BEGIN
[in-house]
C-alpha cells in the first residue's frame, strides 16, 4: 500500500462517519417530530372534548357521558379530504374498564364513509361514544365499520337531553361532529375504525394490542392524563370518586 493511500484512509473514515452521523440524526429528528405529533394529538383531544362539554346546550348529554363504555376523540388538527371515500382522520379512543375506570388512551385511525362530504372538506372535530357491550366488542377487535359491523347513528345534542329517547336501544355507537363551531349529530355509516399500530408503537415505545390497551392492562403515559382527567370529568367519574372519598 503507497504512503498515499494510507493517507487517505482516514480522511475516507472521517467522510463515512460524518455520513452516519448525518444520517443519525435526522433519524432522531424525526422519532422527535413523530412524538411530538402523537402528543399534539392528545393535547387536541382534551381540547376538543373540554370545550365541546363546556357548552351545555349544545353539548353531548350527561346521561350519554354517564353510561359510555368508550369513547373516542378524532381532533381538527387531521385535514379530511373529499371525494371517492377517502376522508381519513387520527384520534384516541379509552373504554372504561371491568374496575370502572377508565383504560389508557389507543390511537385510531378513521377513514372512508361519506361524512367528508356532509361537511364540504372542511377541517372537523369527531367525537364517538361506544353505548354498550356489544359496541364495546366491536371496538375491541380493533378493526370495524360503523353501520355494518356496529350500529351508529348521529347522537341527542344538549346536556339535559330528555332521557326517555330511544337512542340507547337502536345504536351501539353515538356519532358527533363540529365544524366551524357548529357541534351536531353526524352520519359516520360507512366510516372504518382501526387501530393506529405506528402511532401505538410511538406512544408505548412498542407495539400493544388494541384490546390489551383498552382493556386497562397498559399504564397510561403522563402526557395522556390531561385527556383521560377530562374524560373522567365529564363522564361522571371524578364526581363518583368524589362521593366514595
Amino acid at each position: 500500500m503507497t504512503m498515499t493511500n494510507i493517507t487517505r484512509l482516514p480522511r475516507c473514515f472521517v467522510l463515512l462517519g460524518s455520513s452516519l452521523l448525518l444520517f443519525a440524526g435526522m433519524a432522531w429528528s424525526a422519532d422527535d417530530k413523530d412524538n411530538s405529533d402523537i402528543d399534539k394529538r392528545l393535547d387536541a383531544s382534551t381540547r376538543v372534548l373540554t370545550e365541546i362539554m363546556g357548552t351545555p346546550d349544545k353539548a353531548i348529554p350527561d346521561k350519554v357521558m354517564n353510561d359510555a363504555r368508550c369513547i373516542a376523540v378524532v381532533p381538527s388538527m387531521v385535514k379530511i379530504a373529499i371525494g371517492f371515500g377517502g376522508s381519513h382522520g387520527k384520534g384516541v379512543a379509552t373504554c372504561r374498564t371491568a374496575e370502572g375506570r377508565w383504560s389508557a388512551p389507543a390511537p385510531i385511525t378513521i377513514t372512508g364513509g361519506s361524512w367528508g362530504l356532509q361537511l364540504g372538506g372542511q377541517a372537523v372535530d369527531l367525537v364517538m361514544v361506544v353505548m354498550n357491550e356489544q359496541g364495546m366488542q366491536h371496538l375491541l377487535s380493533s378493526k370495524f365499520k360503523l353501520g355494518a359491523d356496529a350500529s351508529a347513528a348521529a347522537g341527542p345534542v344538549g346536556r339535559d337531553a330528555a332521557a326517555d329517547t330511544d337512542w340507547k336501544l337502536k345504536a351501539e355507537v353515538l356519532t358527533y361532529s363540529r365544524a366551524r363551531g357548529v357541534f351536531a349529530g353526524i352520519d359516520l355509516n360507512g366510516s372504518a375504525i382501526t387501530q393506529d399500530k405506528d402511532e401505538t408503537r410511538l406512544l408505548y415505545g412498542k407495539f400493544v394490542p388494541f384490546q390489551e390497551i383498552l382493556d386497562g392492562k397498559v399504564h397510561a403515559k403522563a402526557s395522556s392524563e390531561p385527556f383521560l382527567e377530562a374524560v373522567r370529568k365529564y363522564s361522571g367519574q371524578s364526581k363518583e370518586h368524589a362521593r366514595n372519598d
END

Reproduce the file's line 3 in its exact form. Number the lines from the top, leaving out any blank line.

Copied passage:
Amino acid at each position: 500500500m503507497t504512503m498515499t493511500n494510507i493517507t487517505r484512509l482516514p480522511r475516507c473514515f472521517v467522510l463515512l462517519g460524518s455520513s452516519l452521523l448525518l444520517f443519525a440524526g435526522m433519524a432522531w429528528s424525526a422519532d422527535d417530530k413523530d412524538n411530538s405529533d402523537i402528543d399534539k394529538r392528545l393535547d387536541a383531544s382534551t381540547r376538543v372534548l373540554t370545550e365541546i362539554m363546556g357548552t351545555p346546550d349544545k353539548a353531548i348529554p350527561d346521561k350519554v357521558m354517564n353510561d359510555a363504555r368508550c369513547i373516542a376523540v378524532v381532533p381538527s388538527m387531521v385535514k379530511i379530504a373529499i371525494g371517492f371515500g377517502g376522508s381519513h382522520g387520527k384520534g384516541v379512543a379509552t373504554c372504561r374498564t371491568a374496575e370502572g375506570r377508565w383504560s389508557a388512551p389507543a390511537p385510531i385511525t378513521i377513514t372512508g364513509g361519506s361524512w367528508g362530504l356532509q361537511l364540504g372538506g372542511q377541517a372537523v372535530d369527531l367525537v364517538m361514544v361506544v353505548m354498550n357491550e356489544q359496541g364495546m366488542q366491536h371496538l375491541l377487535s380493533s378493526k370495524f365499520k360503523l353501520g355494518a359491523d356496529a350500529s351508529a347513528a348521529a347522537g341527542p345534542v344538549g346536556r339535559d337531553a330528555a332521557a326517555d329517547t330511544d337512542w340507547k336501544l337502536k345504536a351501539e355507537v353515538l356519532t358527533y361532529s363540529r365544524a366551524r363551531g357548529v357541534f351536531a349529530g353526524i352520519d359516520l355509516n360507512g366510516s372504518a375504525i382501526t387501530q393506529d399500530k405506528d402511532e401505538t408503537r410511538l406512544l408505548y415505545g412498542k407495539f400493544v394490542p388494541f384490546q390489551e390497551i383498552l382493556d386497562g392492562k397498559v399504564h397510561a403515559k403522563a402526557s395522556s392524563e390531561p385527556f383521560l382527567e377530562a374524560v373522567r370529568k365529564y363522564s361522571g367519574q371524578s364526581k363518583e370518586h368524589a362521593r366514595n372519598d